I will present Cardano's solution to the cubic.
And I can already hear the response: "What? Why? Isn't his solution well understood? Why yet another article?"
True, the mathematical content of the solution is well-understood. However, the expression of that solution is not. Girolamo Cardano (1501-1576) worked before symbolism, before even the invention of the equals sign, so any symbolic presentation of his solution misses important aspects of his thought [Note 1]. I want to think along with Cardano, to understand his solution as he did, and to bring my students to an understanding of Cardano’s world of mathematics—his ways of thinking and the mathematical tools at his disposal. The elucidation of these points is my goal in this article.
Cardano, working at the very dawn of modern mathematics, drew on two mathematical traditions. The first, a geometric tradition, started in the hundred years before Cardano’s birth, with the collection and translation of many classical Greek mathematical texts, mostly by humanists who were strong on linguistics but weak on mathematics. During Cardano’s youth better translations, made by those skilled in both mathematics and Greek, came to market. These translators derived proofs for those geometric theorems whose demonstrations had dropped out of the textual tradition and added new proofs for theorems whose ancient proofs were found deficient or too obscure. And so mathematical research developed, in part, out of the desire of these mathematically skilled translators to provide the genuine content of the ancient Greek texts, even if that required replacing the proofs in the (possibly corrupt) text at hand with new ones. Cardano wrote his Ars Magna (1545) [Note 2], including his solutions to the cubic, in this charged atmosphere of the renewal of classical Greek mathematics [Note 3].
The second mathematical tradition upon which Cardano drew was the everyday world of abbaco mathematics, taught in Italian dialects to children destined to be merchants and artisans. This was the mathematics of commerce: proportions, practical geometry and algebra up to quadratic equations, stemming ultimately from the mathematics of Islamic writers like al-Khwarizmi. Cardano had a foot in both traditions, having learned abbaco mathematics and a little Euclid from his father [Cardano 2002, p. 126], and more Euclid as a requirement for his medical degree. He drew heavily on both traditions in his Ars Magna, as the subject matter was algebra and the solution of equations, while the method of proof was geometric. I argue that Cardano’s methods of discovery and indeed his way of thinking about mathematics consisted of a blend of these two traditions.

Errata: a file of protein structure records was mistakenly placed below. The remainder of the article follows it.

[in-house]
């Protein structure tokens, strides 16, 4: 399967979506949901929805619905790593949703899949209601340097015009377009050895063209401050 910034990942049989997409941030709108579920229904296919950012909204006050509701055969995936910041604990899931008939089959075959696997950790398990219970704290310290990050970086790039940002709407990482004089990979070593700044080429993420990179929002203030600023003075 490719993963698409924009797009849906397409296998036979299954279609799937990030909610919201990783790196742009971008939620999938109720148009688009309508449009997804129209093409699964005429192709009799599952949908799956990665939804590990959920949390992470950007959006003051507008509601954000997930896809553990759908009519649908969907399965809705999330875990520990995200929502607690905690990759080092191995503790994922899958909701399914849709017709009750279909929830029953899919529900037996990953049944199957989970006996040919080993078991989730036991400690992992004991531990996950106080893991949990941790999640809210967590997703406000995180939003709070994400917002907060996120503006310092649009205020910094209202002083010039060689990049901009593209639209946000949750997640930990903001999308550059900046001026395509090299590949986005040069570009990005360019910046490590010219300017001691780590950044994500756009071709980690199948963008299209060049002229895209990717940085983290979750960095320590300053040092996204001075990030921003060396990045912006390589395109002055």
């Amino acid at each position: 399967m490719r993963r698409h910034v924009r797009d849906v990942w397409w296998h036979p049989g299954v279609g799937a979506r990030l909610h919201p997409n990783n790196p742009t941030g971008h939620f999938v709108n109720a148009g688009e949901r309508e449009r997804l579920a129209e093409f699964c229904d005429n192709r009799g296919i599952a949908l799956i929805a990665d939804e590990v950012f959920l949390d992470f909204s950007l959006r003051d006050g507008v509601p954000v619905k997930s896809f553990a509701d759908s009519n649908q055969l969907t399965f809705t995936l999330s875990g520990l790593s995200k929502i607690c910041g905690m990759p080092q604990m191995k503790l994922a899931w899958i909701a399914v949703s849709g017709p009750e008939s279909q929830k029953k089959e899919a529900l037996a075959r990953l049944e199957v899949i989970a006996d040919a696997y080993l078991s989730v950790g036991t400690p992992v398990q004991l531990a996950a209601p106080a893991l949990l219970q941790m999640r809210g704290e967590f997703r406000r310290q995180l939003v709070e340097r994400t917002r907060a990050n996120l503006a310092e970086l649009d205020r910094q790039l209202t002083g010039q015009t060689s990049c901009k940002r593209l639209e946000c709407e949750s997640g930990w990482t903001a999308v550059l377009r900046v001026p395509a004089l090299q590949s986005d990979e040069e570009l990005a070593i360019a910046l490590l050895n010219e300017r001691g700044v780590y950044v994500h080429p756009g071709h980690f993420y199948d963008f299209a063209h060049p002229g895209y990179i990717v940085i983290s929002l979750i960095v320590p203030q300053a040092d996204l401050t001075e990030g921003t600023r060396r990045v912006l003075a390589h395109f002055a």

To explain the uses Cardano made of geometry and abbaco mathematics, I will examine the solution that Cardano provided to the cubic problem \(x^3=ax^2+b.\) This exploration will uncover unfamiliar proofs, such as Cardano’s geometric depression of the cubic from \(x^3=ax^2+b\) to \(y^3=Ay+B,\) and traces of geometric and abbaco methods of discovery. Most importantly, it will both present how Cardano worked out one of the highest achievements of pre-symbolic algebra, and bring to light part of the lost world of the abbaco master.
In working through Cardano’s mathematics, I have used pictures of cubes made from manipulatives available here at St. Cloud State University (in St. Cloud, Minnesota). In teaching this subject, students have found that physically constructing Cardano’s three-dimensional arguments make them much easier to grasp. This also brings home the achievement of those mathematicians after Cardano, such as Descartes, who transformed questions about cubics from solid geometry to planar curves.
Notes for Introduction
There are many such presentations, among which William Dunham's, in Chapter 6 of Journey through Genius, stands out. Dunham, however, translated Cardano's demonstration into modern algebraic symbolism, and noted that "The modern reader will notice that this equation can be derived instantly by simple algebra, without recourse to the arcane geometry of cubes and slats" [p. 144]. And this is the point of the present article: to see how Cardano thought, we have to examine Cardano's recourse to cubes and slats.
Cardano started the Ars Magna in 1540, and it was published in 1545 by Johannes Petreius of Nuremburg.
See Paul Lawrence Rose, The Italian Renaissance of Mathematics, for more details.